What is a Kubernetes operator?
A Kubernetes operator is a method for application packaging and deployment that extends Kubernetes' capabilities to manage more complex, stateful workloads. Examples of these workloads include databases, distributed systems that use quorum mechanisms and applications that cannot easily be reconfigured in a single step. Even with stateless workloads, operators help shape a consistent definition of an application on Kubernetes.
Benefits and capabilities of Kubernetes operators
Kubernetes operators codify accumulated best practices and operational procedures into software running on Kubernetes. What was previously managed by scripts and site reliability engineers (SREs) outside a cluster is now governed by custom Kubernetes extensions running on the cluster with the managed workload. Operator capabilities include complex installation and update routines, lifecycle events -- such as backups, restores, failovers and failbacks -- and metrics-driven scaling.
Whereas most Kubernetes-driven development focuses on stateless, front-end and API-centric applications, operators bring the rest of the stack into the environment. This simplifies configuration and management as Kubernetes becomes a crucial aspect of portability for IT and engineering.
Operators also support higher uptime and lower operational labor by automatically remediating configuration drift. Because this can be achieved using Kubernetes' own extension mechanisms, the method is platform independent and driven by the Kubernetes community.
How Kubernetes operators work
Operators connect to the Kubernetes API and watch for relevant events. They act as custom Kubernetes controllers, introducing their own object types in the cluster that constantly compare the desired state with the actual state.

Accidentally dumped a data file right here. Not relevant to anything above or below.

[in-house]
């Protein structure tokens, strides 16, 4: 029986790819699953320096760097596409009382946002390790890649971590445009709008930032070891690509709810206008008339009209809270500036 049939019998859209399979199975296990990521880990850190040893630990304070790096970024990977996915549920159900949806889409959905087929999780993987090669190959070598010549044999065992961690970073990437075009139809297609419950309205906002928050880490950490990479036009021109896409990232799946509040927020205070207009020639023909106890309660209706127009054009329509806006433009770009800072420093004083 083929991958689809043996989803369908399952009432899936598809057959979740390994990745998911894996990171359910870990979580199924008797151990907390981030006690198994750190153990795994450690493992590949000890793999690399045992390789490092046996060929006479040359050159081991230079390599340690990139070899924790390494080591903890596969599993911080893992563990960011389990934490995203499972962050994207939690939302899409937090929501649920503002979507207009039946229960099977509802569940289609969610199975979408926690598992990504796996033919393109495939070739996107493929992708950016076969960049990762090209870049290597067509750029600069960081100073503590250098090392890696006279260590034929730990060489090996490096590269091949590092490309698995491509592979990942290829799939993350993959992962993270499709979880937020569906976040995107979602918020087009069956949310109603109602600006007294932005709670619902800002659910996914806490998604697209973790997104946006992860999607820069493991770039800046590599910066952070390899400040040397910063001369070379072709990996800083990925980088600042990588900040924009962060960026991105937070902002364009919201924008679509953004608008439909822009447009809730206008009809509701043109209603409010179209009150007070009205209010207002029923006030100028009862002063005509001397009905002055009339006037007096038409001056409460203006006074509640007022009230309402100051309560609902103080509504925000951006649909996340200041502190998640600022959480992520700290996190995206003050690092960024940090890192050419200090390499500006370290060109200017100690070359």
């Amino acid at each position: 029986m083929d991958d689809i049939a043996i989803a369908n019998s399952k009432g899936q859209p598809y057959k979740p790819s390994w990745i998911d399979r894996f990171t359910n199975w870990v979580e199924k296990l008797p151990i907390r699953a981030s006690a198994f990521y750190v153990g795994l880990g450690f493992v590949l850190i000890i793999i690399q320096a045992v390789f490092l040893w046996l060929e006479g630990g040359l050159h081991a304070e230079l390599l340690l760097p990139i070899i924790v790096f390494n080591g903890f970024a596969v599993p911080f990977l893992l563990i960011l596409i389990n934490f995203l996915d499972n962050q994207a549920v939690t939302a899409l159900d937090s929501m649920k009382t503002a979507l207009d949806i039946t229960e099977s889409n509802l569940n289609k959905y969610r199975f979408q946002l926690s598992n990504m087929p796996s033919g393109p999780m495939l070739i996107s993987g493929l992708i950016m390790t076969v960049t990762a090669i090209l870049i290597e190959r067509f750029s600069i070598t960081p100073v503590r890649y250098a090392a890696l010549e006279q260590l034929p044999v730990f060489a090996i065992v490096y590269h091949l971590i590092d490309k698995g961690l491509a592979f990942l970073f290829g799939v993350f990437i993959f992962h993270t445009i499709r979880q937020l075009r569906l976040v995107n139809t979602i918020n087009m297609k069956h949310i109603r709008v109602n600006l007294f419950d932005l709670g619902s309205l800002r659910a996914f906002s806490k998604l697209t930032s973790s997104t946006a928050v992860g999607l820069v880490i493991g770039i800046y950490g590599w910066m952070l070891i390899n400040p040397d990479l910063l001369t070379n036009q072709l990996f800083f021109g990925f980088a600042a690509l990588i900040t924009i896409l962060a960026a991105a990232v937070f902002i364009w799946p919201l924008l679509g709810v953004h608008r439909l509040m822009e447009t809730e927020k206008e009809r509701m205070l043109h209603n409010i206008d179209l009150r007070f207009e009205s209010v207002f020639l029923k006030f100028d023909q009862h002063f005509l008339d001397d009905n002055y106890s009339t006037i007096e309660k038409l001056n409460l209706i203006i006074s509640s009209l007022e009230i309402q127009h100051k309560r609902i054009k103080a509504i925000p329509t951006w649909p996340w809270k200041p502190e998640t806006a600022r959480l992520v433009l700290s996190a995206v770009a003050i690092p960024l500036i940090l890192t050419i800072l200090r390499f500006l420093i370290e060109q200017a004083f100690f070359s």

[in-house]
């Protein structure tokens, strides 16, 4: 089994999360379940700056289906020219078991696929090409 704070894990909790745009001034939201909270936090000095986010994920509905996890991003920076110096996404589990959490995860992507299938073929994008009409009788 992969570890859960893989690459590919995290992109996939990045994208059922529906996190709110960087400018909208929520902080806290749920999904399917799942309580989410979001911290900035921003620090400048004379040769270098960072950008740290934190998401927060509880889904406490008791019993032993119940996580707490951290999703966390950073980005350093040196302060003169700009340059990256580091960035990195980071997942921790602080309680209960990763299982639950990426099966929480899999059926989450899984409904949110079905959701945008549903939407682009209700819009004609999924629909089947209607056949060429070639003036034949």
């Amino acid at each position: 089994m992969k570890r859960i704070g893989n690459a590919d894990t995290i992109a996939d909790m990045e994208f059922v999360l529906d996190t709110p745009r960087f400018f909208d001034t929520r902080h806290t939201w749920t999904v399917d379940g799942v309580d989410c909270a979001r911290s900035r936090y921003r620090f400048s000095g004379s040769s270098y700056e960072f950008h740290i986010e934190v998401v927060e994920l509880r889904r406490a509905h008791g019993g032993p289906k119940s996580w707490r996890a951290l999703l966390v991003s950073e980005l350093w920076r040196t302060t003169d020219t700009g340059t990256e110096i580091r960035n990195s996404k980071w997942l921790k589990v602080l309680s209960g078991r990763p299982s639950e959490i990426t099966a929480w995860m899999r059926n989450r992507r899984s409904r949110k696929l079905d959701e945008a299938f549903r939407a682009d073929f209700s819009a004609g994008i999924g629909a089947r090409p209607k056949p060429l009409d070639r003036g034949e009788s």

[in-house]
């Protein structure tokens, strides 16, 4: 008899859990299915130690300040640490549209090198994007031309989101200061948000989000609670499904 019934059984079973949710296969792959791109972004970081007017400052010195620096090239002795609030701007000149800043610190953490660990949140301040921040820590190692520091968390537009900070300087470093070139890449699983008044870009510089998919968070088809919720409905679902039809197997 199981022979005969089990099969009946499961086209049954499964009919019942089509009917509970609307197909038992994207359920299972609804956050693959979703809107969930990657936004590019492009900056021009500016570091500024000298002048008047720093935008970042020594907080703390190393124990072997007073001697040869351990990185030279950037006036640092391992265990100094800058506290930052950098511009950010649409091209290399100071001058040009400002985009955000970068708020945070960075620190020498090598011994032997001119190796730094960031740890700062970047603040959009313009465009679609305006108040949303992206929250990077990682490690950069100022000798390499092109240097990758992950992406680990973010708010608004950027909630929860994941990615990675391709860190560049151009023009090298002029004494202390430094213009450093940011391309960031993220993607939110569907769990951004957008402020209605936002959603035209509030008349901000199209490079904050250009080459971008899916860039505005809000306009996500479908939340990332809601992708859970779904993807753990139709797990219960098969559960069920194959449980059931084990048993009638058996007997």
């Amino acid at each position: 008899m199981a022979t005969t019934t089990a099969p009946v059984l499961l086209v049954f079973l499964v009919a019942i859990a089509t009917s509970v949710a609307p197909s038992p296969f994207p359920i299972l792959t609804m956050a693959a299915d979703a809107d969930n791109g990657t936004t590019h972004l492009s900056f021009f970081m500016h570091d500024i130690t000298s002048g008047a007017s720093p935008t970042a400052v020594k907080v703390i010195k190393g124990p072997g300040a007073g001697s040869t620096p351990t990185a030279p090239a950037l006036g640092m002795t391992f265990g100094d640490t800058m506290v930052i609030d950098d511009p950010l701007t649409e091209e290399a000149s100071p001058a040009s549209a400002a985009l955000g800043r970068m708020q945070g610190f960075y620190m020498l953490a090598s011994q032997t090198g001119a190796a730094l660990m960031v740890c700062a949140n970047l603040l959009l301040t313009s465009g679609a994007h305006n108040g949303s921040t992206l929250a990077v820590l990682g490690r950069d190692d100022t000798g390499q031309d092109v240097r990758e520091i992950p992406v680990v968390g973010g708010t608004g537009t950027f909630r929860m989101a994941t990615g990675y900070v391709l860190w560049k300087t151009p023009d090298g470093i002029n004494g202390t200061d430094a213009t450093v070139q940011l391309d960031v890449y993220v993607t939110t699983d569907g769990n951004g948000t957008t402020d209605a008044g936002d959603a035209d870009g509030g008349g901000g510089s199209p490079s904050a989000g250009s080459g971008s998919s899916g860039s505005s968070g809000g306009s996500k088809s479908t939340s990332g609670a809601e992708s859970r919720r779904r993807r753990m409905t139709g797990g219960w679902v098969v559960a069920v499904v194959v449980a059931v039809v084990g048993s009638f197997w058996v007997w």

The desired state is declared in YAML and expressed by the user creating Kubernetes objects as a custom resource definition (CRD). The operator runs through its loop whenever such objects appear, are updated or are deleted. Operators run as pods on the cluster.
Although the cluster administrator is responsible for installing operators, they are built to aid the end user. Operators are integrated with Kubernetes such that users can continue to use kubectl tooling and deal with complex software as they would when using more primitive built-in Kubernetes resources.
Kubernetes operators vs. Helm charts
Helm is currently the predominant package manager for Kubernetes. This open source tool, maintained by the Cloud Native Computing Foundation, templates Kubernetes components and bundles them into packages -- known as charts -- that can be versioned and shipped to clusters for deployment.
Operators represent an evolution of this concept, taking it a step further to include the stages of the application lifecycle after initial deployment. As such, Kubernetes operators complement Helm charts. Users can build operators from Helm charts without writing any code by using the Kubernetes operator software development kit (SDK).